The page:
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Friday, 31 August, 2001, 06:26 GMT 07:26 UK
Milosevic trial delays build
Slobodan Milosevic appears in court
Mr Milosevic may have a long wait for his trial
By BBC south-east Europe analyst Gabriel Partos

The announcement by Carla del Ponte, the United Nations' chief war crimes prosecutor, that new indictments will soon be laid against Slobodan Milosevic suggests that the start of the trial is still a long way off.


In the view of the chamber this matter should be ready for trial

Judge Richard May
However, presiding at Mr Milosevic's second preliminary hearing at the UN war crimes tribunal on Thursday, Judge Richard May made it clear he was getting impatient.

Judge May said that a date would be set for the trial at the beginning of 2002.

"In the view of the chamber this matter should be ready for trial. The indictment was issued over two years ago. This accused has now been in custody for two months and the matter must be readied for trial."

War Crimes prosecutor Carla Del Ponte
Carla Del Ponte: New indictments

The new indictments announced on Thursday - over war crimes committed in Bosnia and Croatia in the first half of the 1990s - are to be completed by 1 October.

They will then be followed within two months by amendments to Mr Milosevic's existing indictment over Kosovo.

New evidence

These amendments follow the recent discovery of mass graves containing bodies of Kosovo Albanians in Serbia.

Judge Richard May
Judge May made it clear he wants to see progress

The post-Milosevic leadership in Belgrade has also alleged that the former leader ordered the destruction or removal of the remains of victims from Kosovo to prevent their use as evidence by the tribunal in The Hague.

Kosovo came under United Nations administration in June 1999 and that immediately made it possible for tribunal investigators to begin gathering evidence there.

By contrast, the tribunal's staff were banned from Serbia until after Mr Milosevic's fall from power in October last year.

So for Mr Milosevic to complain about the length of time involved in preparing an indictment against him is rather unfair - given the fact that he had done his best while he was still in power to obstruct the prosecutors' work.

The tribunal does not have its own law enforcement agencies, and it relies on the co-operation of individual countries which has ranged from the non-existent - as in the case of Serbia under Mr Milosevic - to the reluctant.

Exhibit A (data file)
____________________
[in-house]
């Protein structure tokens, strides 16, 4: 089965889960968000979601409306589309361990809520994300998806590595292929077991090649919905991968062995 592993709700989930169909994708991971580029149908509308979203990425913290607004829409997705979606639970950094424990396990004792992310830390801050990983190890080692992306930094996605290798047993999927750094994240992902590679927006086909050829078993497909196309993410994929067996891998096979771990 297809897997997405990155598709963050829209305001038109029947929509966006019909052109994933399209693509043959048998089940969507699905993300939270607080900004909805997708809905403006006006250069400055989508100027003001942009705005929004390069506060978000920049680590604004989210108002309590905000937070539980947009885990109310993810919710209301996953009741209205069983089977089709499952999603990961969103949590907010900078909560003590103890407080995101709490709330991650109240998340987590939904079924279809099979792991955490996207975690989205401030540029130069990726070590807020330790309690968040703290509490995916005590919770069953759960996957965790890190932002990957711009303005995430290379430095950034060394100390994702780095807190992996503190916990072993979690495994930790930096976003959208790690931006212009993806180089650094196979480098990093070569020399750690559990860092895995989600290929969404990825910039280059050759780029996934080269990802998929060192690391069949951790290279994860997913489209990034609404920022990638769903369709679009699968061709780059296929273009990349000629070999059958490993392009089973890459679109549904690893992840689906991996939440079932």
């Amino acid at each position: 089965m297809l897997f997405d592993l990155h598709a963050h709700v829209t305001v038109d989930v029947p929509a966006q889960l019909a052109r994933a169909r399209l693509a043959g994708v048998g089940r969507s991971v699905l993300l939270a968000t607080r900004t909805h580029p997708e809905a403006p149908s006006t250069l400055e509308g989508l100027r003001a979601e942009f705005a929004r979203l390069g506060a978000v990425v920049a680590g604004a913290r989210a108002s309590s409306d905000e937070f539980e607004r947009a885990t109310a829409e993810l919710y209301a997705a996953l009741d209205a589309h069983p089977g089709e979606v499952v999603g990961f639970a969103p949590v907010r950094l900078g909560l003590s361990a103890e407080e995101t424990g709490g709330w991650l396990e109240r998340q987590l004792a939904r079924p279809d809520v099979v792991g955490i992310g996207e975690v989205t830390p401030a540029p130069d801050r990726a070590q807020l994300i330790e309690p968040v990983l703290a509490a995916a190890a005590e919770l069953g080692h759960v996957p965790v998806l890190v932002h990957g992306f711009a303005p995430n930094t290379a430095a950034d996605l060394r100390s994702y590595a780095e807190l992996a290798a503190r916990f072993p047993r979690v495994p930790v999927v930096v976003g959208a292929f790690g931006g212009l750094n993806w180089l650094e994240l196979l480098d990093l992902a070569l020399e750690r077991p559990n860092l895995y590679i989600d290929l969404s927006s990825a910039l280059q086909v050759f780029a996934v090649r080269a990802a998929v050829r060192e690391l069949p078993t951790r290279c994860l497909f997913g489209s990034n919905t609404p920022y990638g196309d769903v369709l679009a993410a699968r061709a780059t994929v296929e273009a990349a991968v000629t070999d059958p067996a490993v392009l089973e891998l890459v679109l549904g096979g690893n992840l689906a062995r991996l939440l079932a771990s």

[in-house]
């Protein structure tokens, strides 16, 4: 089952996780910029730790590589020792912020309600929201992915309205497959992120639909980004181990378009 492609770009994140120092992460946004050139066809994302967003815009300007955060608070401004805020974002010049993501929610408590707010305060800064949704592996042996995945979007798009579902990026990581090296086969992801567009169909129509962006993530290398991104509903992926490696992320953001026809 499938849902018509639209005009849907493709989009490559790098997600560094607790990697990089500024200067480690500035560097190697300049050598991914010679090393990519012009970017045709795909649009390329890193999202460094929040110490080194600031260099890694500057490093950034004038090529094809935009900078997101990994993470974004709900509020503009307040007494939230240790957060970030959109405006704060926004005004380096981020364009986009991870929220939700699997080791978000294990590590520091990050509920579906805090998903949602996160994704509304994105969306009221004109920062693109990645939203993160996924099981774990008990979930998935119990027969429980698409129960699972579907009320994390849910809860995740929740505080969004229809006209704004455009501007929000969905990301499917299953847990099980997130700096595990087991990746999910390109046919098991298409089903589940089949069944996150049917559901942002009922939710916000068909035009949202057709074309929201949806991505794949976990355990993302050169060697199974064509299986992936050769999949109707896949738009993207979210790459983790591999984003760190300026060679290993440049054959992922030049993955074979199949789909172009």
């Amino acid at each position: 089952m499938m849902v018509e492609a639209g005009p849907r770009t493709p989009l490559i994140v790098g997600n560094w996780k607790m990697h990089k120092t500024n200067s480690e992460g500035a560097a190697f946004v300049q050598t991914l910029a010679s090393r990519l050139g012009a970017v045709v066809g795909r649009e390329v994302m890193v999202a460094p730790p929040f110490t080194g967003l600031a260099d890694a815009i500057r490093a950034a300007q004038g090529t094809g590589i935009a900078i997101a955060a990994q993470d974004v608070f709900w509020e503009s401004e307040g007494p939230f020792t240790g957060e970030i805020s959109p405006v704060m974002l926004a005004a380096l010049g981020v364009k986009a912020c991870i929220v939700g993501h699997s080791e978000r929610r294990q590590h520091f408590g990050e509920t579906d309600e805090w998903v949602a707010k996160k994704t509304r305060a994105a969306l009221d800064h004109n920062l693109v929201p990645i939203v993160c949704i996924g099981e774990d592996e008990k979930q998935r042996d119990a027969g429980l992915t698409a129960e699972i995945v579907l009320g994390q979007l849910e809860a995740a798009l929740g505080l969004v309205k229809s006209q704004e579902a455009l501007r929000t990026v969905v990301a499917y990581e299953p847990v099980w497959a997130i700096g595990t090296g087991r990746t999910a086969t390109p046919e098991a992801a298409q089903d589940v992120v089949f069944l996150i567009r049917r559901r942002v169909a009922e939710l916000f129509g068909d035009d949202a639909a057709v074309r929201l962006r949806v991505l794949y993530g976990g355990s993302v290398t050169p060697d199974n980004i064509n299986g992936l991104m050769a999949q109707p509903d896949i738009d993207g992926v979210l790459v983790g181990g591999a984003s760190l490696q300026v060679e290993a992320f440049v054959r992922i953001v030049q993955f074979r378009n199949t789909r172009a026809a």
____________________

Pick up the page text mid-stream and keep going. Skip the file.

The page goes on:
Even Western governments have at times been cautious about parting with secretly-gathered information if that was likely to endanger their intelligence networks.

Slow process

All this has slowed down the tribunal's prosecution system.

But its rules of fairness act as another delaying mechanism. A defendant and his legal team are entitled to a minimum of three and half months to defend their case - and in practice much longer.

In other words, if the Kosovo indictment is amended in November, Mr Milosevic's trial could hardly get underway before March.

But the delay is likely to be much longer because the cases relating to Bosnia and Croatia are far less advanced than the case relating to Kosovo.

However, the overlap between these conflicts - with regard to their origins, the methods used as well as the cast of characters involved in them - means that it makes a lot of sense to hold one trial, rather than two (or three).

If all charges are heard together, Ms del Ponte has said it will be at least a year before the trial can open.

 WATCH/LISTEN
 ON THIS STORY
The BBC's Angus Roxborough
"Slobodan Milosevic had sharpened his English and his arguments"
Jim Landale, UN Tribunal spokesman
"The judges were keen to get this case to trial"
Gerrard Strijards of the Dutch prosecutor's office
"It was quite exceptional - but we could expect that"
See also:

20 Aug 01 | Europe
Milosevic gets birthday visit
30 Aug 01 | Europe
Milosevic's second hearing
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